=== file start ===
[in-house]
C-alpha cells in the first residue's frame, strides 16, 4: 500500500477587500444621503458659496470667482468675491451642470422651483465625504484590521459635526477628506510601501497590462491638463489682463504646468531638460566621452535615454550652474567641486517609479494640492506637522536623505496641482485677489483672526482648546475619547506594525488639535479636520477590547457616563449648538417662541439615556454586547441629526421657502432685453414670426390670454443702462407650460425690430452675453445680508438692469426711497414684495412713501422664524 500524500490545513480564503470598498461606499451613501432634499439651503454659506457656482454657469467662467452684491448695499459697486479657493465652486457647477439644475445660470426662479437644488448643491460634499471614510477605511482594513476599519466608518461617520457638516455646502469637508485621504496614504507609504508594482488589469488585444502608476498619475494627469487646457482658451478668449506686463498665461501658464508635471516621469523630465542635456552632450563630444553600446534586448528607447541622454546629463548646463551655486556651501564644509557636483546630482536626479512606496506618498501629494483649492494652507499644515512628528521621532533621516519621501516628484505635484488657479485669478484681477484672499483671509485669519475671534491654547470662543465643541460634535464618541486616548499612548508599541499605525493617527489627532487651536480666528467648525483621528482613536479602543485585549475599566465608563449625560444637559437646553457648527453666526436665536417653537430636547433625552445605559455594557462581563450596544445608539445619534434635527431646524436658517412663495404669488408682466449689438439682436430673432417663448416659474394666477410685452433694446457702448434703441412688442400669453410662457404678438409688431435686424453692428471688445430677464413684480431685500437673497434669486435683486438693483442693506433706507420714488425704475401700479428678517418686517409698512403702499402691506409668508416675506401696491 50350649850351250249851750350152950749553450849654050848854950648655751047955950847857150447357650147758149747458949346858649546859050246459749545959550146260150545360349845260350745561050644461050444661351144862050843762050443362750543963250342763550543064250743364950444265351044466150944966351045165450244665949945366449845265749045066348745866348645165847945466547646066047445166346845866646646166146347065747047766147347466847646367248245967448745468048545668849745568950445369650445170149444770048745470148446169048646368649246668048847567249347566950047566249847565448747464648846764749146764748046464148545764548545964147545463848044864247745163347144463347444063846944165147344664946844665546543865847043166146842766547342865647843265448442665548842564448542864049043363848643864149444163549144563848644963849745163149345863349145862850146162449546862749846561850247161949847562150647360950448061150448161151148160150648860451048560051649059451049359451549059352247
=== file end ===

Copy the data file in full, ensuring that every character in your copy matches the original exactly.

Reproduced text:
[in-house]
C-alpha cells in the first residue's frame, strides 16, 4: 500500500477587500444621503458659496470667482468675491451642470422651483465625504484590521459635526477628506510601501497590462491638463489682463504646468531638460566621452535615454550652474567641486517609479494640492506637522536623505496641482485677489483672526482648546475619547506594525488639535479636520477590547457616563449648538417662541439615556454586547441629526421657502432685453414670426390670454443702462407650460425690430452675453445680508438692469426711497414684495412713501422664524 500524500490545513480564503470598498461606499451613501432634499439651503454659506457656482454657469467662467452684491448695499459697486479657493465652486457647477439644475445660470426662479437644488448643491460634499471614510477605511482594513476599519466608518461617520457638516455646502469637508485621504496614504507609504508594482488589469488585444502608476498619475494627469487646457482658451478668449506686463498665461501658464508635471516621469523630465542635456552632450563630444553600446534586448528607447541622454546629463548646463551655486556651501564644509557636483546630482536626479512606496506618498501629494483649492494652507499644515512628528521621532533621516519621501516628484505635484488657479485669478484681477484672499483671509485669519475671534491654547470662543465643541460634535464618541486616548499612548508599541499605525493617527489627532487651536480666528467648525483621528482613536479602543485585549475599566465608563449625560444637559437646553457648527453666526436665536417653537430636547433625552445605559455594557462581563450596544445608539445619534434635527431646524436658517412663495404669488408682466449689438439682436430673432417663448416659474394666477410685452433694446457702448434703441412688442400669453410662457404678438409688431435686424453692428471688445430677464413684480431685500437673497434669486435683486438693483442693506433706507420714488425704475401700479428678517418686517409698512403702499402691506409668508416675506401696491 50350649850351250249851750350152950749553450849654050848854950648655751047955950847857150447357650147758149747458949346858649546859050246459749545959550146260150545360349845260350745561050644461050444661351144862050843762050443362750543963250342763550543064250743364950444265351044466150944966351045165450244665949945366449845265749045066348745866348645165847945466547646066047445166346845866646646166146347065747047766147347466847646367248245967448745468048545668849745568950445369650445170149444770048745470148446169048646368649246668048847567249347566950047566249847565448747464648846764749146764748046464148545764548545964147545463848044864247745163347144463347444063846944165147344664946844665546543865847043166146842766547342865647843265448442665548842564448542864049043363848643864149444163549144563848644963849745163149345863349145862850146162449546862749846561850247161949847562150647360950448061150448161151148160150648860451048560051649059451049359451549059352247